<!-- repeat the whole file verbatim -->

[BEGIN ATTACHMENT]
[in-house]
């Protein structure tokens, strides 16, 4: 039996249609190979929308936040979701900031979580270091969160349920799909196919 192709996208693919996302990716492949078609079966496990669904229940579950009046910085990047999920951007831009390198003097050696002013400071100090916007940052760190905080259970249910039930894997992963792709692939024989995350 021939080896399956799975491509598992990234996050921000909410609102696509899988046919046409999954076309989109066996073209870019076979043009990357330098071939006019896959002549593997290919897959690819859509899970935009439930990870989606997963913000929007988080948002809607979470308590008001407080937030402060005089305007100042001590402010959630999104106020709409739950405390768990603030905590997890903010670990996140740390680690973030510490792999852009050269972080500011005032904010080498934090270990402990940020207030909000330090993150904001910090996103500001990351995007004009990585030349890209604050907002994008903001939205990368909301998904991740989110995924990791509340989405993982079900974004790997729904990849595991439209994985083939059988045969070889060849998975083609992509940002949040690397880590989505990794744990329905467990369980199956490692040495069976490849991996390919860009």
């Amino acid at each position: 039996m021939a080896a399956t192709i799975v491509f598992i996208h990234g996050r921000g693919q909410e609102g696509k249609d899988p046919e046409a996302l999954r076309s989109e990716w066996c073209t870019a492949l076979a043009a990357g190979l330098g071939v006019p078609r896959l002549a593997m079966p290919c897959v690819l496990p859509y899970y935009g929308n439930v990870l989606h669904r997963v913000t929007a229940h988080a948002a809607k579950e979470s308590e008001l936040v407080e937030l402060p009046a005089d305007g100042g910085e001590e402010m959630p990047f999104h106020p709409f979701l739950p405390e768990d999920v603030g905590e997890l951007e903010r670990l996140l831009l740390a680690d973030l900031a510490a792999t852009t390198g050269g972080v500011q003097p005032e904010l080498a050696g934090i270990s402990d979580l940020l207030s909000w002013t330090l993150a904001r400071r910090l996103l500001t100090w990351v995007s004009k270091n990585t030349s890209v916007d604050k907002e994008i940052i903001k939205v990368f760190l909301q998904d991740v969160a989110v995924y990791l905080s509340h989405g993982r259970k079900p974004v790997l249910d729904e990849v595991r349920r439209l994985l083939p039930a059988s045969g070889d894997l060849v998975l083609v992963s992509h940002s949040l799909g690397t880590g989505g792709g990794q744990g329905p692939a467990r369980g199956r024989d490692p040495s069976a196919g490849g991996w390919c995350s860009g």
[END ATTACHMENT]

[in-house]
């Protein structure tokens, strides 16, 4: 039996249609190979929308936040979701900031979580270091969160349920799909196919 192709996208693919996302990716492949078609079966496990669904229940579950009046910085990047999920951007831009390198003097050696002013400071100090916007940052760190905080259970249910039930894997992963792709692939024989995350 021939080896399956799975491509598992990234996050921000909410609102696509899988046919046409999954076309989109066996073209870019076979043009990357330098071939006019896959002549593997290919897959690819859509899970935009439930990870989606997963913000929007988080948002809607979470308590008001407080937030402060005089305007100042001590402010959630999104106020709409739950405390768990603030905590997890903010670990996140740390680690973030510490792999852009050269972080500011005032904010080498934090270990402990940020207030909000330090993150904001910090996103500001990351995007004009990585030349890209604050907002994008903001939205990368909301998904991740989110995924990791509340989405993982079900974004790997729904990849595991439209994985083939059988045969070889060849998975083609992509940002949040690397880590989505990794744990329905467990369980199956490692040495069976490849991996390919860009």
């Amino acid at each position: 039996m021939a080896a399956t192709i799975v491509f598992i996208h990234g996050r921000g693919q909410e609102g696509k249609d899988p046919e046409a996302l999954r076309s989109e990716w066996c073209t870019a492949l076979a043009a990357g190979l330098g071939v006019p078609r896959l002549a593997m079966p290919c897959v690819l496990p859509y899970y935009g929308n439930v990870l989606h669904r997963v913000t929007a229940h988080a948002a809607k579950e979470s308590e008001l936040v407080e937030l402060p009046a005089d305007g100042g910085e001590e402010m959630p990047f999104h106020p709409f979701l739950p405390e768990d999920v603030g905590e997890l951007e903010r670990l996140l831009l740390a680690d973030l900031a510490a792999t852009t390198g050269g972080v500011q003097p005032e904010l080498a050696g934090i270990s402990d979580l940020l207030s909000w002013t330090l993150a904001r400071r910090l996103l500001t100090w990351v995007s004009k270091n990585t030349s890209v916007d604050k907002e994008i940052i903001k939205v990368f760190l909301q998904d991740v969160a989110v995924y990791l905080s509340h989405g993982r259970k079900p974004v790997l249910d729904e990849v595991r349920r439209l994985l083939p039930a059988s045969g070889d894997l060849v998975l083609v992963s992509h940002s949040l799909g690397t880590g989505g792709g990794q744990g329905p692939a467990r369980g199956r024989d490692p040495s069976a196919g490849g991996w390919c995350s860009g």